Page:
Mar 30 - Apr 05, 2009

Hopes of reduction in interest rates have once again marred by hike in Treasury Bills yield at the latest auction. The central bank mopped up Rs 81 billion against a pre auction target of Rs 70 billion and total bids received of Rs 118 billion. The central bank mobilized Rs 52 billion in 12-month paper alone at weighted average of 11.8475% against total bids of more than Rs 78 billion.

The bids pattern once again exhibited that the banking system was suffering from excessive liquidity. It was also evident that the banks were keen in locking funds for longer duration, anticipating reduction in discount rate at forthcoming monetary policy statement announcement for Aril-June 2009 quarter.

While it is anticipated that the central bank would cut the discount rate by up to 250 basis points at the time of announcement of policy statement, the reduction is being opposed by the proponents of higher interest rates as a tool to curb inflation. However, some of the experts are of the view that lending rates have already come down due to Kibor hovering around 12.5% as against the discount rate of 15%. They also go to the extent of saying that this downward drift in Kibor also suggest that keeping discount rate at 15% has become of no consequence because of massive reduction in private sector credit offtake. In their opinion willingness of the banks to lock more and more funds in T-Bills also confirms this trend.

Some of the banking sector experts are of the view that drying up of private sector credit demand is worrisome. In fact effort should be made to boost credit demand to trigger GDP growth. The time has come to boost demand to facilitate hike in supply. As such price of various commodities have come down substantially but demand has not grown because of massive reduction in purchasing power of masses. However, with the recent decline in commodities prices, purchasing power of masses is likely to improve.

The economic slowdown in the country is infecting loan portfolio of banks. One on hand fresh disbursement has declined and on the other hand percentage of delinquent credits is on the rise. As a result provisioning against non-performing loans is getting fatter with the passage of time.

Worst has been the case in case of consumer finance. Housing finance segment has always remained low in Pakistan mainly because of mismatch of maturity of deposits and lending. While bulk of the deposits are of less than one year tenor, minimum tenor of any housing finance is above ten years. Therefore, commercial banks have always been shy and less interested in extending loans under this head.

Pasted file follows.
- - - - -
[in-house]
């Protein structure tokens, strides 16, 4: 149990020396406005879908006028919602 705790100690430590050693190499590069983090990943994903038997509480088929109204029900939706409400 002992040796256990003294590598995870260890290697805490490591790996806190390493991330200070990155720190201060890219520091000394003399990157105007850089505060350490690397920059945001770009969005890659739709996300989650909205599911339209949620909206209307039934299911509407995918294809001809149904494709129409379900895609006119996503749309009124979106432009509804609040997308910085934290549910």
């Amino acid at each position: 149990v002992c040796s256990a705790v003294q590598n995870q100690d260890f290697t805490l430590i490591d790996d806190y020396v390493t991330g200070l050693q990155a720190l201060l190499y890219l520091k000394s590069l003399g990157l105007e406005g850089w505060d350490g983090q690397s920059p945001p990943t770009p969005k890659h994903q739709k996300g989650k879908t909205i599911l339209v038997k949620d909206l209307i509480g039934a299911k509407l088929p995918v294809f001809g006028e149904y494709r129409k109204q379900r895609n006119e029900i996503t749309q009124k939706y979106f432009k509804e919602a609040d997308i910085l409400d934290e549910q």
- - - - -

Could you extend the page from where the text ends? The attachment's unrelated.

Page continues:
Till recently financial institutions were extending huge auto loans. However, with the hike in interest rate as well as car prices and fuel cost becoming unbearable sale of cars has reduced to half. On top of this defaults are also on the rise forcing the financial institutions to review credit appraisal policy. This was not enough and some of the institutions started following corrosive recovery techniques. All these factors forced to potential borrowers to defer purchase of new cars through auto finance.

Worst hit are the transporters or operators of commercial fleets. As such there was no auto finance facility for public transport i.e. taxis, light commercial vans, buses and trucks. Buying of these vehicles on cash has been a big issue and transporters had to rely on informal lending mafia operating in the country. The first attempt to finance public transport came as 'Yellow Cab' and recently through leasing. However, both the schemes became nightmare for the financial institutions.

It may not be wrong to say that the State Bank is responsible for creating unhealthy competition among the banks and the leasing companies. Around the world commercial banks are required to create subsidiaries for undertaking leasing business. However, despite various representations made by the leasing companies, the tilt of central bank has remained towards the commercial banks and it has not been mandatory for them to establish subsidiaries for undertaking leasing business. The commercial banks enjoy the undue advantage of low cost funds and greater outreach as compared to leasing companies.

The central banks must come up with a public transport financing scheme in consultation with leasing and insurance companies. Over the year condition of public transport has become pathetically low and has been the cause of increase in number of motorcycles and cars running on the roads. This not only causes traffic jams but also increase use of CNG, petrol and LPG. Introduction of long chasses buses, capable of carrying more than 100 passengers at a time help in containing number of private cars and motorcycles plying on the roads, ease traffic jams and saving on precious foreign exchange.

For long time the government has been talking about introduction on CNG buses in the country. The time has come to implement this project. The key stakeholders in this business are assemblers of buses, gas distribution companies, financial institutions, insurance companies and entrepreneurs having experience of managing public transport system. Like lending to agriculture sector, the central bank should make it mandatory for banks to allocate amount equivalent to 2% of their deposits for financing of public transport.

To further facilitate the central bank should also ask the commercial banks to extend credit lines to the investment banks to for financing ethanol production facilities. As it is becoming evident that oil producing countries are keen in keeping crude oil prices above US$50 per barrel use of ethanol should be made mandatory in Pakistan.